US 5023589 A
A low-resistance nickel-chromium-based thin film resistor and method for forming same. A nickel-chromium alloy film is coated on at least one side with a layer of gold, the resulting gold-coated alloy film is heated at a temperature and for a time effective to cause diffusion of sufficient gold into the nickel-chromium film to lower its resistance to a desired value, and the gold layer is then removed, to leave a nickel-chromium-gold composite film resistor.
1. A thin film resistor, comprising:
a film of nickel-chromium alloy; and
gold diffused in at least one surface of said alloy film in an amount sufficient to cause the resistivity of the resulting composite to be between the resistivity of gold and the resistivity of said nickel-chromium alloy the diffused gold having a concentration gradient which is of highest concentration at or near said at least one surface.
2. The thin film resistor of claim 1 wherein said nickel-chromium alloy film contains 18 to 25% by weight nickel, 65 to 75% by weight chromium, and 7 to 12% by weight aluminum.
3. The thin film resistor of claim 1 wherein said nickel-chromium film has a thickness of 100 to 500 Å.
4. The thin film resistor of claim 1 wherein the resistivity of said resistor is between 1 and 10 ohm-cm.
5. The thin film resistor of claim 1 wherein the temperature coefficient of resistance of said resistor is substantially the same as the temperature coefficient of resistance of the nickel-chromium alloy film.
The invention relates to electrical resistors, and more particularly, to thin film resistors having relatively low resistance.
Film resistive elements are known, typically for use in hybrid and other microelectronic circuits. Such resistors are frequently made of Nichrome, a nickel-chromium alloy, and have resistivity typically in the range 50 to 200 ohms per square.
It is often desirable to have thin film resistors possessing significantly lower resistances, and that have characteristics of temperature coefficient of resistance, laser trimmability and resistance stability similar to Nichrome, but such resistors have heretofore not been available.
The present invention provides a nickel-chromium thin film resistor having resistivity significantly lower than thin film resistors of the prior art, but which substantially retains the temperature coefficient of resistance and drift of the nickel-chromium alloy on which it is based, while also providing a thin metal layer which is readily trimmable.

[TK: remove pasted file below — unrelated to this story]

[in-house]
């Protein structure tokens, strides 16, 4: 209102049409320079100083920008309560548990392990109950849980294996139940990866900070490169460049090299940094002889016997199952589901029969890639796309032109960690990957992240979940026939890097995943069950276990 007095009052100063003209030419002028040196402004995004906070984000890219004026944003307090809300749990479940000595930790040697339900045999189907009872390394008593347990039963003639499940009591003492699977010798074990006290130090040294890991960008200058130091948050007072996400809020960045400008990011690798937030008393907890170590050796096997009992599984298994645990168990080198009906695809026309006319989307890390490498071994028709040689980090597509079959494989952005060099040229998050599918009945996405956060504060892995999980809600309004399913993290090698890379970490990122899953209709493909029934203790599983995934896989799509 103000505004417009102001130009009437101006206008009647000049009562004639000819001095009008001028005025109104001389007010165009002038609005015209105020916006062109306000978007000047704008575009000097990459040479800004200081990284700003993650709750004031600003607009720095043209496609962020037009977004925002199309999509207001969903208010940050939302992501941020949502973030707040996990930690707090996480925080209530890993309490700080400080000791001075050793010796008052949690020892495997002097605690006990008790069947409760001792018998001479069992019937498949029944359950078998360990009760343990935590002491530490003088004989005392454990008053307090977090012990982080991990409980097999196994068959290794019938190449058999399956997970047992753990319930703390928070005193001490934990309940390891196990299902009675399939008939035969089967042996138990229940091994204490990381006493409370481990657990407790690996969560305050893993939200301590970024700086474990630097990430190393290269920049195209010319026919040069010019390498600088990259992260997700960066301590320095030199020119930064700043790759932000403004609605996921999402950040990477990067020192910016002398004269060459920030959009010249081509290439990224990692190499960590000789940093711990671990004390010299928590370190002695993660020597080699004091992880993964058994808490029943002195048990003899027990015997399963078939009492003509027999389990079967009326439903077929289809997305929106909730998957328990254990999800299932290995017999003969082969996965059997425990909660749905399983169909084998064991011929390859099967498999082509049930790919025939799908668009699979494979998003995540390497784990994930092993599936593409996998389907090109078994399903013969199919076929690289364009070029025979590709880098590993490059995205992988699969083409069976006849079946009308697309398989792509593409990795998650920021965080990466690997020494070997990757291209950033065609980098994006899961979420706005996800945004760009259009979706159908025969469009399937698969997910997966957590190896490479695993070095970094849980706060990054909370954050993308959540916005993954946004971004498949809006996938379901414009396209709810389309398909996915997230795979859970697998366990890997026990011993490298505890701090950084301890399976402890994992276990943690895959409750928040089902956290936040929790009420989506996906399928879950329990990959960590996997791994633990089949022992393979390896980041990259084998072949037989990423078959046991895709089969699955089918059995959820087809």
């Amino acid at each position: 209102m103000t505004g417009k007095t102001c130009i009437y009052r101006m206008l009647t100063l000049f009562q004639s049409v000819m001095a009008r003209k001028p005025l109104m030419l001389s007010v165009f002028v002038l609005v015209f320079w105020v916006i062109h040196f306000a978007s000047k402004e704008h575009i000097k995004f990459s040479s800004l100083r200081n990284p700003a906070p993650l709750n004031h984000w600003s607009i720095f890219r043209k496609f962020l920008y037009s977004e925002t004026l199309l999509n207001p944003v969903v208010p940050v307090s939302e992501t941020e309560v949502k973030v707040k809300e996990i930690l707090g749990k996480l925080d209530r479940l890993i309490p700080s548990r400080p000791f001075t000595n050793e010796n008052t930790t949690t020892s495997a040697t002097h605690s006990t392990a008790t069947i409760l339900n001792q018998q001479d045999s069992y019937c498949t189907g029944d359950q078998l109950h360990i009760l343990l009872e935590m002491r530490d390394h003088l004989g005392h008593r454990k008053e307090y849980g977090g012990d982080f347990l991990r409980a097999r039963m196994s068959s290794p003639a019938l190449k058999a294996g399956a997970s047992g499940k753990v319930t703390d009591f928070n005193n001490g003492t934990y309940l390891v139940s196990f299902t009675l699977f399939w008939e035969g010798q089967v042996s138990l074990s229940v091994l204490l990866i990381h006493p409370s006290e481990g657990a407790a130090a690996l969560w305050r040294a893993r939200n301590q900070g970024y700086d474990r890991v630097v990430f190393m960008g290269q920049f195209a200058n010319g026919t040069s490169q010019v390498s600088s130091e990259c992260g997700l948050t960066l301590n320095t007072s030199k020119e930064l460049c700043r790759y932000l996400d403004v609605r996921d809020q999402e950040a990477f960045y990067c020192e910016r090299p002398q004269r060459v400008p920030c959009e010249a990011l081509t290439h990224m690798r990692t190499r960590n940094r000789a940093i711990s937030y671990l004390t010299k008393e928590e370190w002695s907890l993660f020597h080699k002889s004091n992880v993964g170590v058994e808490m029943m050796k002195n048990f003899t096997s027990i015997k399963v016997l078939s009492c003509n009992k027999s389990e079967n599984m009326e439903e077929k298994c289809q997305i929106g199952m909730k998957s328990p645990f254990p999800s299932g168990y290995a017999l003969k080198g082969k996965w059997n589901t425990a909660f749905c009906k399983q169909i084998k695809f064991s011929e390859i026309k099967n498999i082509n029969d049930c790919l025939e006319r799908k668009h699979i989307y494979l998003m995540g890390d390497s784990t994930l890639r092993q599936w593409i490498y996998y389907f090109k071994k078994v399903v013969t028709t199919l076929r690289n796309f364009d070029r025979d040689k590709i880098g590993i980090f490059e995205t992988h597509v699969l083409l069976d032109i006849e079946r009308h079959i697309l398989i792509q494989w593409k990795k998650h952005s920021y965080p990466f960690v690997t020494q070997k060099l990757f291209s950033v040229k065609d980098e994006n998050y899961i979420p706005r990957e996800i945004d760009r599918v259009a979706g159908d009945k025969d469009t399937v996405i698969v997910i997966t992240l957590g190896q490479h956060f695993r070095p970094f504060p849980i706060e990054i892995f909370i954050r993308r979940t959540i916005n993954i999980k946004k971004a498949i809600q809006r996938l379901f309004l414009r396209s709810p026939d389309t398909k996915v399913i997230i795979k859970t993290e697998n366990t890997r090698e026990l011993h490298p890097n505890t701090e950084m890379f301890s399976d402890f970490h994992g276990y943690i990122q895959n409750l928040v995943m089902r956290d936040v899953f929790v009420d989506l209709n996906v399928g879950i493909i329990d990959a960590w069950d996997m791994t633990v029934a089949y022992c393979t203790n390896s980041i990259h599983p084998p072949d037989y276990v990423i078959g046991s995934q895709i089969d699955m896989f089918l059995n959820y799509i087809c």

The low resistance thin film resistor of this invention includes a film of nickel-chromium alloy, and contains gold diffused in the film at a level sufficient to reduce the resistivity of the film from its initial value to a desired lower value, between the resistivity of corresponding films of gold and nickel chromium alone.
The thin film resistor of the invention is prepared by coating at least one side of a nickel-chromium alloy film with gold, heating the resulting gold-coated alloy film at a temperature and for a time sufficient to cause diffusion of at least some of the gold into the alloy film, and then removing from the gold-coated alloy film that gold which has not diffused into the film.
Among the advantages of the low-ohm thin film resistors of this invention are the following. It is possible to make low-ohm resistors with tight tolerances easily by laser trimming relatively larger elements. It is possible to use the gold-diffusion process to salvage nickel-chromium coated plates having excessively high resistivities, by causing gold to diffuse into the surface, lowering the resistivity. Electrical parts made from such thin films should exhibit excellent long term stability due to the gold limiting the oxidation of the nickel-chromium layer by acting as a passivation layer. The power dissipation from films of the invention should be superior to the power dissipation observed in prior art nickel-chromium films. It is possible to employ the gold-containing nickel-chromium thin layers to produce electrical networks having both high and low value resistors on the same substrate, by masking the resistors that are to be of lower values, and allowing gold diffusion to reduce the resistivity of those portions of the starting sheet which are to be low value resistors.
The invention will be better understood from a consideration of the following detailed description taken in conjunction with the drawing, in which:
FIG. 1 is an enlarged cross-sectional view of the thin film resistor of the invention, mounted on a substrate;